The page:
Connecticut's legislature moved closer to legalizing civil unions for same-sex couples, as a key panel approved a measure that could make it the first state in the country to recognize gay unions through legislative action rather than court order.
The legislature's Joint Judiciary Committee voted 25-13 to pass a bill Wednesday that would give gay and lesbian couples the same state rights as married heterosexuals, except for the right to obtain a marriage license.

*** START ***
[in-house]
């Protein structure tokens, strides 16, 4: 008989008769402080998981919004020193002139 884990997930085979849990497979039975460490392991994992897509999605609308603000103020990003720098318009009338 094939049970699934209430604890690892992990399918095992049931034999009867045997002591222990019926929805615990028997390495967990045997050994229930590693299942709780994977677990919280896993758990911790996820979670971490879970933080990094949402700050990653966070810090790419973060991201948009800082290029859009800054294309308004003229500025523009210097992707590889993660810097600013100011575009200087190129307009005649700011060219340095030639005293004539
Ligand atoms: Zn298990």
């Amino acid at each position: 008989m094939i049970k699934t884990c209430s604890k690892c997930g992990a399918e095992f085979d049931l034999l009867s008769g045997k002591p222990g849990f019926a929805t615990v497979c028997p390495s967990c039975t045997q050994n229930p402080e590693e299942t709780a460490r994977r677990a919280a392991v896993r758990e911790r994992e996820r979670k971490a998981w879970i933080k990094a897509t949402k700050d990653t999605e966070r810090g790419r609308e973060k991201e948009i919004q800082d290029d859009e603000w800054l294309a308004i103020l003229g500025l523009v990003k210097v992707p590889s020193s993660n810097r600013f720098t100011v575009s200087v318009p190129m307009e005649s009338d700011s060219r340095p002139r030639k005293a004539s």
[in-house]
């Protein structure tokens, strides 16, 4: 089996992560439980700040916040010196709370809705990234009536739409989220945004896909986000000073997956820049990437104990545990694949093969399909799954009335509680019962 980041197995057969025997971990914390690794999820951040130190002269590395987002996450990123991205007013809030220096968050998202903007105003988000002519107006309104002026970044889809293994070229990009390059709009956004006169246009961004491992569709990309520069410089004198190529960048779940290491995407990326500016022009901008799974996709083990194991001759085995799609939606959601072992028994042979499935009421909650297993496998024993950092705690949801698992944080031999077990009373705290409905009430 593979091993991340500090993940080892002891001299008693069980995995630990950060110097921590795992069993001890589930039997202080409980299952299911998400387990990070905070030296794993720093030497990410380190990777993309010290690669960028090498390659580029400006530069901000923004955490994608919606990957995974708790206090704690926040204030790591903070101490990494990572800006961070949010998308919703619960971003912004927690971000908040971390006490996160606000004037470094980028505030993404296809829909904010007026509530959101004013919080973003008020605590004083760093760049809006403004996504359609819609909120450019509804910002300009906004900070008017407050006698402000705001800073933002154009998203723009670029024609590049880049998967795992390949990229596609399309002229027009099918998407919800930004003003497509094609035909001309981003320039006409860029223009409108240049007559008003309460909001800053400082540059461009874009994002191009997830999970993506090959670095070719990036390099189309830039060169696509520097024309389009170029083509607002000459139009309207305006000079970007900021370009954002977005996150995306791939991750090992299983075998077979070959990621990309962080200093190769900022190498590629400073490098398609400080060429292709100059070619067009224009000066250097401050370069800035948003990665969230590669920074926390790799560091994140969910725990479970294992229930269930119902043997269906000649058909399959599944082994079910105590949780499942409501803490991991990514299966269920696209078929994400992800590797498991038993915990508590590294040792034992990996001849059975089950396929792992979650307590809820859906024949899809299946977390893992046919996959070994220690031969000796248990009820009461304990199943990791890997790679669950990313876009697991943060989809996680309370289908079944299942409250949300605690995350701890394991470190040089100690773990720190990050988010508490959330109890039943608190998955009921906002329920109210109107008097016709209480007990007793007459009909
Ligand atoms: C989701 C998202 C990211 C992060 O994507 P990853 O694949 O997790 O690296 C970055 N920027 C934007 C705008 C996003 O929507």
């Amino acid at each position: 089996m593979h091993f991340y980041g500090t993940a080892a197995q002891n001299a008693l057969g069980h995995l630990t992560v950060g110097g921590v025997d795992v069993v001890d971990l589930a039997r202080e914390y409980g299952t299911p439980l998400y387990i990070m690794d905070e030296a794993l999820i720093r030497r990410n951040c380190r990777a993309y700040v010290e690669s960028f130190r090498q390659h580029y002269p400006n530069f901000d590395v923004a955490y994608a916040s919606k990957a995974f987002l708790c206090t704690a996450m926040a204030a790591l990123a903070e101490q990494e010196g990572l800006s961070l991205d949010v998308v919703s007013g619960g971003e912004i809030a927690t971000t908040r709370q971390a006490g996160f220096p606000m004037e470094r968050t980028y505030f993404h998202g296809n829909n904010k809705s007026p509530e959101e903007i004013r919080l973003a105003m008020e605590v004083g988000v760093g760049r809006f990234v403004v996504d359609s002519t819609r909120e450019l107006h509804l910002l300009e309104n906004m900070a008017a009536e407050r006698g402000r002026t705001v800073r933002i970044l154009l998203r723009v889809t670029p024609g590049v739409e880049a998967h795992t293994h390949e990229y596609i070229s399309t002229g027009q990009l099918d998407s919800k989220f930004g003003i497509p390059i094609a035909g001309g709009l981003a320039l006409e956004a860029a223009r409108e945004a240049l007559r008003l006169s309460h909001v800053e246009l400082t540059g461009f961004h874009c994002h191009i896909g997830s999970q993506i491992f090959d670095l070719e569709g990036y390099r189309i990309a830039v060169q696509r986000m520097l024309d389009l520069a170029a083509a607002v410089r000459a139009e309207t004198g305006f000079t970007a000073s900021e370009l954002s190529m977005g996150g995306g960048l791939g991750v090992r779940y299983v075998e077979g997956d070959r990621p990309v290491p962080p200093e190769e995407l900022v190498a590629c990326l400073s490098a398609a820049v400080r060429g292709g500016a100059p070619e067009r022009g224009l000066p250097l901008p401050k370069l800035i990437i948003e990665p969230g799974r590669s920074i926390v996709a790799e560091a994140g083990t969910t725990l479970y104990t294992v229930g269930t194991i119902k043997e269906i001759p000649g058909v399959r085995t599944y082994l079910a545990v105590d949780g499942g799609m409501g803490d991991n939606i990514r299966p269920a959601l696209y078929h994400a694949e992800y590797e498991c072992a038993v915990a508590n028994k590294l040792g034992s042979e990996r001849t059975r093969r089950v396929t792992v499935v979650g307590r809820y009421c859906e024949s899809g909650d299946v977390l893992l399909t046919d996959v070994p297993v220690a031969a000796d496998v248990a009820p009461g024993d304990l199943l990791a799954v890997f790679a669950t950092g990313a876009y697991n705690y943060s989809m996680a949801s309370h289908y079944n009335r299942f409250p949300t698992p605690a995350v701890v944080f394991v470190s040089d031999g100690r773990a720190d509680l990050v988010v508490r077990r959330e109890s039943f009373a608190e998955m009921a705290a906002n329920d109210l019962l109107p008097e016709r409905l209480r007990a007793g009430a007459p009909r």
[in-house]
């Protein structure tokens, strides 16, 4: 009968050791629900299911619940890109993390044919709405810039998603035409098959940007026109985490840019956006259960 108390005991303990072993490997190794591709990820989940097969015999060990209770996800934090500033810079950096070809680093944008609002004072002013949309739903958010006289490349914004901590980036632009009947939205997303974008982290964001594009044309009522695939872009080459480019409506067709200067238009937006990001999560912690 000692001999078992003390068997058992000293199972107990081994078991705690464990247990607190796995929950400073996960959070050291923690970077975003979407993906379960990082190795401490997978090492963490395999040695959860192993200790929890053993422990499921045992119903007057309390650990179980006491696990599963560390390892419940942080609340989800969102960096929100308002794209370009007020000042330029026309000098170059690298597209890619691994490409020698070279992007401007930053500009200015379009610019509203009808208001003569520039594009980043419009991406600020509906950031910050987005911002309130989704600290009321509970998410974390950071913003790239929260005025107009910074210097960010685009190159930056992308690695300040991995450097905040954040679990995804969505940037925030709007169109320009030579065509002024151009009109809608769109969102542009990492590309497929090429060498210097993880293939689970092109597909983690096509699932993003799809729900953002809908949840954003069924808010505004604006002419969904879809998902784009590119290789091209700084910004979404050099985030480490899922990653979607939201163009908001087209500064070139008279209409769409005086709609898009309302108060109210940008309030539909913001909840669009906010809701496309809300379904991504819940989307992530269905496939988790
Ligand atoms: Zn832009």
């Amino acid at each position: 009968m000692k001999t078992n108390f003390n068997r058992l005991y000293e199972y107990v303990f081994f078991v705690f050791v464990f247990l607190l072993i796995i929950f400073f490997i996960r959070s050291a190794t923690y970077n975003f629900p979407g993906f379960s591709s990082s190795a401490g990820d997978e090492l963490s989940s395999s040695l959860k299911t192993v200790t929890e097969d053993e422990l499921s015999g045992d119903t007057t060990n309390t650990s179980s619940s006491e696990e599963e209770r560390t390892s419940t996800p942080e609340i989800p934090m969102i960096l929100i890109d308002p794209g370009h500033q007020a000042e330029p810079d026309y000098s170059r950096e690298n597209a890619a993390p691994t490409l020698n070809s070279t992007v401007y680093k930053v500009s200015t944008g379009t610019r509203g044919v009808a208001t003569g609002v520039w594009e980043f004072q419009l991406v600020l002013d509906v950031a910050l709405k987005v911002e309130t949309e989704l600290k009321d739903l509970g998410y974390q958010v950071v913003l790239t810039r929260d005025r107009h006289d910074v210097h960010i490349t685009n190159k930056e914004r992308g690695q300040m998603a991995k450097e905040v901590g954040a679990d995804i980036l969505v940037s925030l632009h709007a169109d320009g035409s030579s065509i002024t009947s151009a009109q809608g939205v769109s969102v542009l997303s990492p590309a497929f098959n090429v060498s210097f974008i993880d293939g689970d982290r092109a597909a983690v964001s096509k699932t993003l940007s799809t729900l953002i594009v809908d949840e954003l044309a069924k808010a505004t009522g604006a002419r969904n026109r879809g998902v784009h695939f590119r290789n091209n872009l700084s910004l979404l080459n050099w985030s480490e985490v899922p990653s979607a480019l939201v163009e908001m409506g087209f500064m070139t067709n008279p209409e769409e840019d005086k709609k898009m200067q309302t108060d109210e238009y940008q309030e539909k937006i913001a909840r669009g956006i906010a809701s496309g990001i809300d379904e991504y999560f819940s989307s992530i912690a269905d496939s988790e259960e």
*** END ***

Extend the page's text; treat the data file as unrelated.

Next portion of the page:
Proponents said Thursday the civil unions measure has bipartisan support among lawmakers and will likely pass the House and Senate by early June, when the session ends.
Gov. M. Jodi Rell, a Republican, has not said whether she would sign the bill, saying she would study the precise wording if it comes to her desk. Rell has said she is in favor of civil rights for same-sex couples but believes marriage is between a man and a woman.
Vermont is the only state that allows civil unions for same-sex couples, following a ruling by the Vermont Supreme Court in 2000. Massachusetts' high court went one step further when it legalized gay marriage last year.
Friday, February 25, 2005
zoe kentucky | Friday, February 25, 2005 |